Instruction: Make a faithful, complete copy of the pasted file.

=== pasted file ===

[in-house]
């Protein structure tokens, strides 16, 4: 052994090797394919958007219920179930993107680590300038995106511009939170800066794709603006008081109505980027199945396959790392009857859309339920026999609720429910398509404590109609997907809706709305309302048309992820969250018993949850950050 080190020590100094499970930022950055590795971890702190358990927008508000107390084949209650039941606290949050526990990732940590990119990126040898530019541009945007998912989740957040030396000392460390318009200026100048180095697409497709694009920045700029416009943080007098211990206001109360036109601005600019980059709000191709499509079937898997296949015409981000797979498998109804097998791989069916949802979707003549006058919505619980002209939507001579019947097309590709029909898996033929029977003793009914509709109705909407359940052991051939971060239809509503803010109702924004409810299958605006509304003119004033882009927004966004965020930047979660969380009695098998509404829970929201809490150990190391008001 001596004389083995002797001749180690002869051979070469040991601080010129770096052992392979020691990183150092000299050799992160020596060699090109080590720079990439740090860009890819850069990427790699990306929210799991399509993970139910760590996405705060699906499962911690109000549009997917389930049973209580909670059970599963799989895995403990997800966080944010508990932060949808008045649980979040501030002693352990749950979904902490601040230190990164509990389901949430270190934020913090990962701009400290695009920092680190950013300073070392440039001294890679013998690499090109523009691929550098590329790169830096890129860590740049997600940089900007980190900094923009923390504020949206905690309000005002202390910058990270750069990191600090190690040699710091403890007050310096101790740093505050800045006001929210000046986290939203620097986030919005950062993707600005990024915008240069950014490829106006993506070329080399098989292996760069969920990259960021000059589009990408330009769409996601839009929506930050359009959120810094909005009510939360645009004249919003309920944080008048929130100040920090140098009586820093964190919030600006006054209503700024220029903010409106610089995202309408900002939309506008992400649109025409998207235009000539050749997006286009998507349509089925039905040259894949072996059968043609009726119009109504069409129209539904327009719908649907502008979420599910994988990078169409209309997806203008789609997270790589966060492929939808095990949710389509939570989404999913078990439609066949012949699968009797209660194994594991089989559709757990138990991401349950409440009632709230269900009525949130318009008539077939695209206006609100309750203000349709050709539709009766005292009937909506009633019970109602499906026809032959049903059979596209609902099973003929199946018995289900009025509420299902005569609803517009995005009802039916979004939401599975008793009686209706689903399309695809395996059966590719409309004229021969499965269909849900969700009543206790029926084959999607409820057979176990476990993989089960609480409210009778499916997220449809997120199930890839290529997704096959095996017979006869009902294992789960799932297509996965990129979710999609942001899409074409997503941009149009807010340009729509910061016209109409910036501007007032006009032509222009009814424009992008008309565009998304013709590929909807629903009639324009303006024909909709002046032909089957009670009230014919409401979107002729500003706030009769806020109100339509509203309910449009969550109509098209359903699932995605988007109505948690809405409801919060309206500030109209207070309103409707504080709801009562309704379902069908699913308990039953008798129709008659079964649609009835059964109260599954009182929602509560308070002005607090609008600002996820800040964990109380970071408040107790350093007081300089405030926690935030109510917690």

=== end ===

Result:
[in-house]
């Protein structure tokens, strides 16, 4: 052994090797394919958007219920179930993107680590300038995106511009939170800066794709603006008081109505980027199945396959790392009857859309339920026999609720429910398509404590109609997907809706709305309302048309992820969250018993949850950050 080190020590100094499970930022950055590795971890702190358990927008508000107390084949209650039941606290949050526990990732940590990119990126040898530019541009945007998912989740957040030396000392460390318009200026100048180095697409497709694009920045700029416009943080007098211990206001109360036109601005600019980059709000191709499509079937898997296949015409981000797979498998109804097998791989069916949802979707003549006058919505619980002209939507001579019947097309590709029909898996033929029977003793009914509709109705909407359940052991051939971060239809509503803010109702924004409810299958605006509304003119004033882009927004966004965020930047979660969380009695098998509404829970929201809490150990190391008001 001596004389083995002797001749180690002869051979070469040991601080010129770096052992392979020691990183150092000299050799992160020596060699090109080590720079990439740090860009890819850069990427790699990306929210799991399509993970139910760590996405705060699906499962911690109000549009997917389930049973209580909670059970599963799989895995403990997800966080944010508990932060949808008045649980979040501030002693352990749950979904902490601040230190990164509990389901949430270190934020913090990962701009400290695009920092680190950013300073070392440039001294890679013998690499090109523009691929550098590329790169830096890129860590740049997600940089900007980190900094923009923390504020949206905690309000005002202390910058990270750069990191600090190690040699710091403890007050310096101790740093505050800045006001929210000046986290939203620097986030919005950062993707600005990024915008240069950014490829106006993506070329080399098989292996760069969920990259960021000059589009990408330009769409996601839009929506930050359009959120810094909005009510939360645009004249919003309920944080008048929130100040920090140098009586820093964190919030600006006054209503700024220029903010409106610089995202309408900002939309506008992400649109025409998207235009000539050749997006286009998507349509089925039905040259894949072996059968043609009726119009109504069409129209539904327009719908649907502008979420599910994988990078169409209309997806203008789609997270790589966060492929939808095990949710389509939570989404999913078990439609066949012949699968009797209660194994594991089989559709757990138990991401349950409440009632709230269900009525949130318009008539077939695209206006609100309750203000349709050709539709009766005292009937909506009633019970109602499906026809032959049903059979596209609902099973003929199946018995289900009025509420299902005569609803517009995005009802039916979004939401599975008793009686209706689903399309695809395996059966590719409309004229021969499965269909849900969700009543206790029926084959999607409820057979176990476990993989089960609480409210009778499916997220449809997120199930890839290529997704096959095996017979006869009902294992789960799932297509996965990129979710999609942001899409074409997503941009149009807010340009729509910061016209109409910036501007007032006009032509222009009814424009992008008309565009998304013709590929909807629903009639324009303006024909909709002046032909089957009670009230014919409401979107002729500003706030009769806020109100339509509203309910449009969550109509098209359903699932995605988007109505948690809405409801919060309206500030109209207070309103409707504080709801009562309704379902069908699913308990039953008798129709008659079964649609009835059964109260599954009182929602509560308070002005607090609008600002996820800040964990109380970071408040107790350093007081300089405030926690935030109510917690």